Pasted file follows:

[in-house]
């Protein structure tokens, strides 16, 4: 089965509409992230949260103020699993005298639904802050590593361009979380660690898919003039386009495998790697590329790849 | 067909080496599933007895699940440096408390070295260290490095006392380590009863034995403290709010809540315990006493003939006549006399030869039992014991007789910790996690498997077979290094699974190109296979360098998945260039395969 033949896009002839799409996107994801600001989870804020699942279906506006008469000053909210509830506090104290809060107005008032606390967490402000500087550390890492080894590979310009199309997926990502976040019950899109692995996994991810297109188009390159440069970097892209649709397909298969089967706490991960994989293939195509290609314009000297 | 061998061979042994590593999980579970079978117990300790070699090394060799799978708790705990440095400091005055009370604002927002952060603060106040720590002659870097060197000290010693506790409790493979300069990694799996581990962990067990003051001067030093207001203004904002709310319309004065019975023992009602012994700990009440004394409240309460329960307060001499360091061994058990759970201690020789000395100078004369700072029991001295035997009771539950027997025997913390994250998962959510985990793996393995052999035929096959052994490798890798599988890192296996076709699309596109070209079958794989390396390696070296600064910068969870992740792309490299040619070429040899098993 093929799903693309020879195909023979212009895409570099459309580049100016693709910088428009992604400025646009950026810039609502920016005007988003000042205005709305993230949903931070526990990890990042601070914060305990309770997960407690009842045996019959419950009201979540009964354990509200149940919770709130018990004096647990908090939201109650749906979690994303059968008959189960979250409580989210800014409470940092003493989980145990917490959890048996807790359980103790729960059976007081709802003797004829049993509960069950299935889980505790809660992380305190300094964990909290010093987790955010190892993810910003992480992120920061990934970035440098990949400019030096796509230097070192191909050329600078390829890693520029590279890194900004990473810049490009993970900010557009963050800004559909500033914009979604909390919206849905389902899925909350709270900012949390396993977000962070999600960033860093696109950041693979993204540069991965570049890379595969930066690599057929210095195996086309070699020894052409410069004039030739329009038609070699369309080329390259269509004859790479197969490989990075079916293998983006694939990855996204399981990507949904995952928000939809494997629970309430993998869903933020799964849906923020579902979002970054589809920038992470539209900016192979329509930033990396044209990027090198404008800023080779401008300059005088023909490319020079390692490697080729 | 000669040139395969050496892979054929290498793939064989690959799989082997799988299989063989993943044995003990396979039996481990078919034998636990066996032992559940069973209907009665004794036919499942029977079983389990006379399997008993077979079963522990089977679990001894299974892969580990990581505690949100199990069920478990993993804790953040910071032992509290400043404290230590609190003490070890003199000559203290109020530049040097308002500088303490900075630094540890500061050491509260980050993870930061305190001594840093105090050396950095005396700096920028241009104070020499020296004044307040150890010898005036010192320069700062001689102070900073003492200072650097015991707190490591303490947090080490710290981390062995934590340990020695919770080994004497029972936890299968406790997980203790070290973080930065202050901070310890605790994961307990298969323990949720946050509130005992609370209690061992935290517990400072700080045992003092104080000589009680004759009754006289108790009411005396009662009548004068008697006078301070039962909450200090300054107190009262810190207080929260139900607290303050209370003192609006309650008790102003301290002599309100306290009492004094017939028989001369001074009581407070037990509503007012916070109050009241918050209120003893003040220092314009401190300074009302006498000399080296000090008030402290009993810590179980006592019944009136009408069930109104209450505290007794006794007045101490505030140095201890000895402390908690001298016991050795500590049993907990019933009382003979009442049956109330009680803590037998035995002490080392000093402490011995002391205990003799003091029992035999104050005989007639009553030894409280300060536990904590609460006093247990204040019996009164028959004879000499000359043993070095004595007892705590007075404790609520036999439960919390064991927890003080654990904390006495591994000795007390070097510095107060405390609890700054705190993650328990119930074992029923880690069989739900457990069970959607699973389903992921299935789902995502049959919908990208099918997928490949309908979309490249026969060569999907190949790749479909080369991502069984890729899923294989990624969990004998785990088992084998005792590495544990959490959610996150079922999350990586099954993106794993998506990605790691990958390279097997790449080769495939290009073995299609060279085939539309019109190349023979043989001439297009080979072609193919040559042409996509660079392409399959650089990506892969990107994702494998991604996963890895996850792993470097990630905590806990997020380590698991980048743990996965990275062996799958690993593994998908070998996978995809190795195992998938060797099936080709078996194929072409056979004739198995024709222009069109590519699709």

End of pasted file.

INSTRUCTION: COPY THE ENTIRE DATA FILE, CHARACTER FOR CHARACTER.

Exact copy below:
[in-house]
């Protein structure tokens, strides 16, 4: 089965509409992230949260103020699993005298639904802050590593361009979380660690898919003039386009495998790697590329790849 | 067909080496599933007895699940440096408390070295260290490095006392380590009863034995403290709010809540315990006493003939006549006399030869039992014991007789910790996690498997077979290094699974190109296979360098998945260039395969 033949896009002839799409996107994801600001989870804020699942279906506006008469000053909210509830506090104290809060107005008032606390967490402000500087550390890492080894590979310009199309997926990502976040019950899109692995996994991810297109188009390159440069970097892209649709397909298969089967706490991960994989293939195509290609314009000297 | 061998061979042994590593999980579970079978117990300790070699090394060799799978708790705990440095400091005055009370604002927002952060603060106040720590002659870097060197000290010693506790409790493979300069990694799996581990962990067990003051001067030093207001203004904002709310319309004065019975023992009602012994700990009440004394409240309460329960307060001499360091061994058990759970201690020789000395100078004369700072029991001295035997009771539950027997025997913390994250998962959510985990793996393995052999035929096959052994490798890798599988890192296996076709699309596109070209079958794989390396390696070296600064910068969870992740792309490299040619070429040899098993 093929799903693309020879195909023979212009895409570099459309580049100016693709910088428009992604400025646009950026810039609502920016005007988003000042205005709305993230949903931070526990990890990042601070914060305990309770997960407690009842045996019959419950009201979540009964354990509200149940919770709130018990004096647990908090939201109650749906979690994303059968008959189960979250409580989210800014409470940092003493989980145990917490959890048996807790359980103790729960059976007081709802003797004829049993509960069950299935889980505790809660992380305190300094964990909290010093987790955010190892993810910003992480992120920061990934970035440098990949400019030096796509230097070192191909050329600078390829890693520029590279890194900004990473810049490009993970900010557009963050800004559909500033914009979604909390919206849905389902899925909350709270900012949390396993977000962070999600960033860093696109950041693979993204540069991965570049890379595969930066690599057929210095195996086309070699020894052409410069004039030739329009038609070699369309080329390259269509004859790479197969490989990075079916293998983006694939990855996204399981990507949904995952928000939809494997629970309430993998869903933020799964849906923020579902979002970054589809920038992470539209900016192979329509930033990396044209990027090198404008800023080779401008300059005088023909490319020079390692490697080729 | 000669040139395969050496892979054929290498793939064989690959799989082997799988299989063989993943044995003990396979039996481990078919034998636990066996032992559940069973209907009665004794036919499942029977079983389990006379399997008993077979079963522990089977679990001894299974892969580990990581505690949100199990069920478990993993804790953040910071032992509290400043404290230590609190003490070890003199000559203290109020530049040097308002500088303490900075630094540890500061050491509260980050993870930061305190001594840093105090050396950095005396700096920028241009104070020499020296004044307040150890010898005036010192320069700062001689102070900073003492200072650097015991707190490591303490947090080490710290981390062995934590340990020695919770080994004497029972936890299968406790997980203790070290973080930065202050901070310890605790994961307990298969323990949720946050509130005992609370209690061992935290517990400072700080045992003092104080000589009680004759009754006289108790009411005396009662009548004068008697006078301070039962909450200090300054107190009262810190207080929260139900607290303050209370003192609006309650008790102003301290002599309100306290009492004094017939028989001369001074009581407070037990509503007012916070109050009241918050209120003893003040220092314009401190300074009302006498000399080296000090008030402290009993810590179980006592019944009136009408069930109104209450505290007794006794007045101490505030140095201890000895402390908690001298016991050795500590049993907990019933009382003979009442049956109330009680803590037998035995002490080392000093402490011995002391205990003799003091029992035999104050005989007639009553030894409280300060536990904590609460006093247990204040019996009164028959004879000499000359043993070095004595007892705590007075404790609520036999439960919390064991927890003080654990904390006495591994000795007390070097510095107060405390609890700054705190993650328990119930074992029923880690069989739900457990069970959607699973389903992921299935789902995502049959919908990208099918997928490949309908979309490249026969060569999907190949790749479909080369991502069984890729899923294989990624969990004998785990088992084998005792590495544990959490959610996150079922999350990586099954993106794993998506990605790691990958390279097997790449080769495939290009073995299609060279085939539309019109190349023979043989001439297009080979072609193919040559042409996509660079392409399959650089990506892969990107994702494998991604996963890895996850792993470097990630905590806990997020380590698991980048743990996965990275062996799958690993593994998908070998996978995809190795195992998938060797099936080709078996194929072409056979004739198995024709222009069109590519699709």